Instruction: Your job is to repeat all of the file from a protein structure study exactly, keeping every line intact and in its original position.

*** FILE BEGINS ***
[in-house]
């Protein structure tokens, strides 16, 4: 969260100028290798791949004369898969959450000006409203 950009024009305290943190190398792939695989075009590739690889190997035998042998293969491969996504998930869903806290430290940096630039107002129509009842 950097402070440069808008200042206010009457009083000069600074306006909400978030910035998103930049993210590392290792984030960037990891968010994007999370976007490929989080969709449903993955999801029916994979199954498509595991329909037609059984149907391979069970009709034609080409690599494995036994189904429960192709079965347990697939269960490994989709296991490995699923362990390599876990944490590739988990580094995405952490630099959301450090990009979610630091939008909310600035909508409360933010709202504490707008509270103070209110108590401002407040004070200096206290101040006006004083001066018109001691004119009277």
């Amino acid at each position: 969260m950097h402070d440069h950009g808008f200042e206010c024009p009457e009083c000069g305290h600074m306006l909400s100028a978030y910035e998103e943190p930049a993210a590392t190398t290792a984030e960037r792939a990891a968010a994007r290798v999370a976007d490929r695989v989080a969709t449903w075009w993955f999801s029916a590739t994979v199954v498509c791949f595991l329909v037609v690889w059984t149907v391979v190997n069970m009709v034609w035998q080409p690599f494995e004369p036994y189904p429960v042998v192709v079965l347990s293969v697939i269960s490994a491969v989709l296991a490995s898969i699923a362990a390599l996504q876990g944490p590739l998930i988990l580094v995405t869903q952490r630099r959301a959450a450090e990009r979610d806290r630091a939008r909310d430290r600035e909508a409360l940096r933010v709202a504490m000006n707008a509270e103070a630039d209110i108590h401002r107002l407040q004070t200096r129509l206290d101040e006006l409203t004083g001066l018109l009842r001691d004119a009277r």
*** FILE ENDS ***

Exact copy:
[in-house]
């Protein structure tokens, strides 16, 4: 969260100028290798791949004369898969959450000006409203 950009024009305290943190190398792939695989075009590739690889190997035998042998293969491969996504998930869903806290430290940096630039107002129509009842 950097402070440069808008200042206010009457009083000069600074306006909400978030910035998103930049993210590392290792984030960037990891968010994007999370976007490929989080969709449903993955999801029916994979199954498509595991329909037609059984149907391979069970009709034609080409690599494995036994189904429960192709079965347990697939269960490994989709296991490995699923362990390599876990944490590739988990580094995405952490630099959301450090990009979610630091939008909310600035909508409360933010709202504490707008509270103070209110108590401002407040004070200096206290101040006006004083001066018109001691004119009277």
């Amino acid at each position: 969260m950097h402070d440069h950009g808008f200042e206010c024009p009457e009083c000069g305290h600074m306006l909400s100028a978030y910035e998103e943190p930049a993210a590392t190398t290792a984030e960037r792939a990891a968010a994007r290798v999370a976007d490929r695989v989080a969709t449903w075009w993955f999801s029916a590739t994979v199954v498509c791949f595991l329909v037609v690889w059984t149907v391979v190997n069970m009709v034609w035998q080409p690599f494995e004369p036994y189904p429960v042998v192709v079965l347990s293969v697939i269960s490994a491969v989709l296991a490995s898969i699923a362990a390599l996504q876990g944490p590739l998930i988990l580094v995405t869903q952490r630099r959301a959450a450090e990009r979610d806290r630091a939008r909310d430290r600035e909508a409360l940096r933010v709202a504490m000006n707008a509270e103070a630039d209110i108590h401002r107002l407040q004070t200096r129509l206290d101040e006006l409203t004083g001066l018109l009842r001691d004119a009277r």